As an antidote to political pandemonium, my first wife and I visited another national park at the end of September. We find solace and wonder in the quiet, astounding beauty of our national heritage and try to make a pilgrimage to at least one park a year. In early days, we’d pack our kitchen, bedroom, and living room into a big duffel bag, fly to a spot of natural beauty, rent a car, and camp out until it was time for a shower in a motel.
I think it was about fifteen years ago when first wife Nancy told me that, from now on, camping out would be a Holiday Inn or better. So, before visiting the Olympic peninsula a few weeks ago, I made reservations in or near The Olympic and Mt. Rainier national parks. North Cascades was avoided because only tent camping was allowed. And we could only reach the campsites by a long trek or canoe.
We drove from Seattle to Forks, WA a small town found near the west coast between the Pacific and main inland areas of Olympic national park. From that location we made daily visits to both the coast and inland areas, most of which are on native American reservations. The Pacific northwest Indian cultures are fascinating.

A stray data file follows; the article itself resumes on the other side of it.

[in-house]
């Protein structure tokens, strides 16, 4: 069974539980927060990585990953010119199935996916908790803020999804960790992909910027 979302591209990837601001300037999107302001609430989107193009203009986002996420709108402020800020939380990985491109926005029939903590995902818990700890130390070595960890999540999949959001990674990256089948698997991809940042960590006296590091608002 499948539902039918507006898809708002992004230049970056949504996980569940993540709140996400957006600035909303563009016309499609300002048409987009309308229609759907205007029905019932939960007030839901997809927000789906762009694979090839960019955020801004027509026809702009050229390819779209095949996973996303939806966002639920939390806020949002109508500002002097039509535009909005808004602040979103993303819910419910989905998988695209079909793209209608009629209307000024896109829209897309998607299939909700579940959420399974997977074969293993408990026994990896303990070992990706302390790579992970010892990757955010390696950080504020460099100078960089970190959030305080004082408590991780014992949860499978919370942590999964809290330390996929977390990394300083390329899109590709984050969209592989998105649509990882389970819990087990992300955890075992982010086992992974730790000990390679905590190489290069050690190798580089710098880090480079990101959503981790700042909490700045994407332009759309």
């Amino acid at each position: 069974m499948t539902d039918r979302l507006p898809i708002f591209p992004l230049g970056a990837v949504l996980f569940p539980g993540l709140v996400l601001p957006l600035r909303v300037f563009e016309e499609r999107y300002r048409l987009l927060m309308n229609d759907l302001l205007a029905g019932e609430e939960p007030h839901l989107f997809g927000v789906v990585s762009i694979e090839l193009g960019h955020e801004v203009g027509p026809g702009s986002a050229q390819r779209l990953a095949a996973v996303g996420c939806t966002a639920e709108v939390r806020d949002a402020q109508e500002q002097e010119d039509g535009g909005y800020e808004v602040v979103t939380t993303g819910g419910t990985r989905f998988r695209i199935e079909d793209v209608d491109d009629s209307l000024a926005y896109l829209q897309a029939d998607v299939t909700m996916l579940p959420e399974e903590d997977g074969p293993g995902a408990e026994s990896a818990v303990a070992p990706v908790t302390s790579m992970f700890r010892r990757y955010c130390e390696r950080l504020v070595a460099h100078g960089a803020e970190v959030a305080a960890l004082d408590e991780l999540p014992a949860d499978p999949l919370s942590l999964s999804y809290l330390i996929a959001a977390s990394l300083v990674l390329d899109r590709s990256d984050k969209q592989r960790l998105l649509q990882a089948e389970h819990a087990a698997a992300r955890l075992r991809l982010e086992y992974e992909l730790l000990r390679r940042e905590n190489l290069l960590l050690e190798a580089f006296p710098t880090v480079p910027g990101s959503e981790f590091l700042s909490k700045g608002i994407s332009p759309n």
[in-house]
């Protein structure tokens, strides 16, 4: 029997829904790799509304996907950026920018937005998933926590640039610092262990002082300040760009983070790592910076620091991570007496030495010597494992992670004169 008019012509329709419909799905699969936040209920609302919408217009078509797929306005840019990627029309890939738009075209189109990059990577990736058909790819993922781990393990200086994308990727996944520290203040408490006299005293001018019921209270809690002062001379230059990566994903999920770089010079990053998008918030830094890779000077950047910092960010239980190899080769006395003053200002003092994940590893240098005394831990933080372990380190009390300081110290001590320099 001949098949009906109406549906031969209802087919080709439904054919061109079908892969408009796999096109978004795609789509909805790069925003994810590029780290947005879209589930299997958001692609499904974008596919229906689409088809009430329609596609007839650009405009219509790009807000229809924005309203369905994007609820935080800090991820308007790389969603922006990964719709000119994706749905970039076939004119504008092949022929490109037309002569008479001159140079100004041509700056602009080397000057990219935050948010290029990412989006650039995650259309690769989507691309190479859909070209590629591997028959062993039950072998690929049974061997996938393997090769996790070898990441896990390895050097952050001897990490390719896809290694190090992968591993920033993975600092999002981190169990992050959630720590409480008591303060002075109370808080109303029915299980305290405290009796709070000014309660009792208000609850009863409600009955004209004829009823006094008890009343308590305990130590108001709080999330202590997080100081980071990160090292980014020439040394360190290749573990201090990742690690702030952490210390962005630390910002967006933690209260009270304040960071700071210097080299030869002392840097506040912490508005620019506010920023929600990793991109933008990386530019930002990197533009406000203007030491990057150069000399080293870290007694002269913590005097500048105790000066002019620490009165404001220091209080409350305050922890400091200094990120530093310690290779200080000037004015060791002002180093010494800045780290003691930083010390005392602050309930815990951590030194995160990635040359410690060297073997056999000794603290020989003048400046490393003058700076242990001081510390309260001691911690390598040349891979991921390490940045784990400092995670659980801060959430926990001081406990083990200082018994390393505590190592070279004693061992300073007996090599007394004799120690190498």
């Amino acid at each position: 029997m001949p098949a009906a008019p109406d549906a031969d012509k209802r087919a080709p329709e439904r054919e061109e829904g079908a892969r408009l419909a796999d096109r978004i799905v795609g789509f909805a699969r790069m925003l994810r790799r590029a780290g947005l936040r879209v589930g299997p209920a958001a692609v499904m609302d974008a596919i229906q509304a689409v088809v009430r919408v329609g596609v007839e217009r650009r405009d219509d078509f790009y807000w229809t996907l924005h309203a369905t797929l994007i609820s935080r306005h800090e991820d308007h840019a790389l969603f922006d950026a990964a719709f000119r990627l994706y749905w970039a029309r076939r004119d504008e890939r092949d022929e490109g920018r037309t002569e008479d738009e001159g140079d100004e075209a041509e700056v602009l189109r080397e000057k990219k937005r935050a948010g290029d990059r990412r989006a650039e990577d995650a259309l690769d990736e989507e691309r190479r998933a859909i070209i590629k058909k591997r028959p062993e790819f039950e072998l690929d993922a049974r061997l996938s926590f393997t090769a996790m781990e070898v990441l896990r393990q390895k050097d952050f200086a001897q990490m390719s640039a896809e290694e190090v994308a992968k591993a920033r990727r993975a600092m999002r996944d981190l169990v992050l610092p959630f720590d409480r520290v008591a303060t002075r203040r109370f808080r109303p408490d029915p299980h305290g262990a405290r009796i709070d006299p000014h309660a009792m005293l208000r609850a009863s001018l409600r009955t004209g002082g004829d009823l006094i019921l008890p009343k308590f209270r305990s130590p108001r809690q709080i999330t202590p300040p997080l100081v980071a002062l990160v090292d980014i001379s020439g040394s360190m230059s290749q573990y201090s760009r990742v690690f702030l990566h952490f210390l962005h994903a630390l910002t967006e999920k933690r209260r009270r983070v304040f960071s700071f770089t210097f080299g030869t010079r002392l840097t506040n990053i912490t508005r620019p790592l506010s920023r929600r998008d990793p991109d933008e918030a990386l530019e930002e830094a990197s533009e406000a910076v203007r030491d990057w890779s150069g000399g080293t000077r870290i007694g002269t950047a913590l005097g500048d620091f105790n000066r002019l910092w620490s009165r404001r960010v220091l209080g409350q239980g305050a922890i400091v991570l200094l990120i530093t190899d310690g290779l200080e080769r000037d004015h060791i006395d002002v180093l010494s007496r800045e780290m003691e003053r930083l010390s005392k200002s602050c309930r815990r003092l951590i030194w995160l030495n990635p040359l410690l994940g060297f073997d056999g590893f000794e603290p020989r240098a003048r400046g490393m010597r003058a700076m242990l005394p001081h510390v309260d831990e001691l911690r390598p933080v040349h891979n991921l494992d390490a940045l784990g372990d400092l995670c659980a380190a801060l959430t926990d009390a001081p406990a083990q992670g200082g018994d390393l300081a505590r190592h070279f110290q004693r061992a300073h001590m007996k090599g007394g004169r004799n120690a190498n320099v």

Pictures describe our adventure better than words. Here are some from the forests primeval on the peninsula .
Here are photos from the Pacific side:
That’s a fly agaric mushroom. Parboiled and dried, it’s hallucinogenic!
This picture is from the Trail of Shadows at Mt. Rainier. The first two days there were cloudy and wet. On day three the skies opened up. Unexpectedly, the brush at about a mile up displayed stunning fall colors–even on drizzly days. Here are some of them.
And then–we saw the mountain.
And other peaks, including Pinnacle–pretty obviously named.
Black bears aren’t found only in our backyard in New Jersey.
And, of course, it’s a rain forest, which means lots of water but not too much in the fall:
I’ll spare you the other 700 photos I took.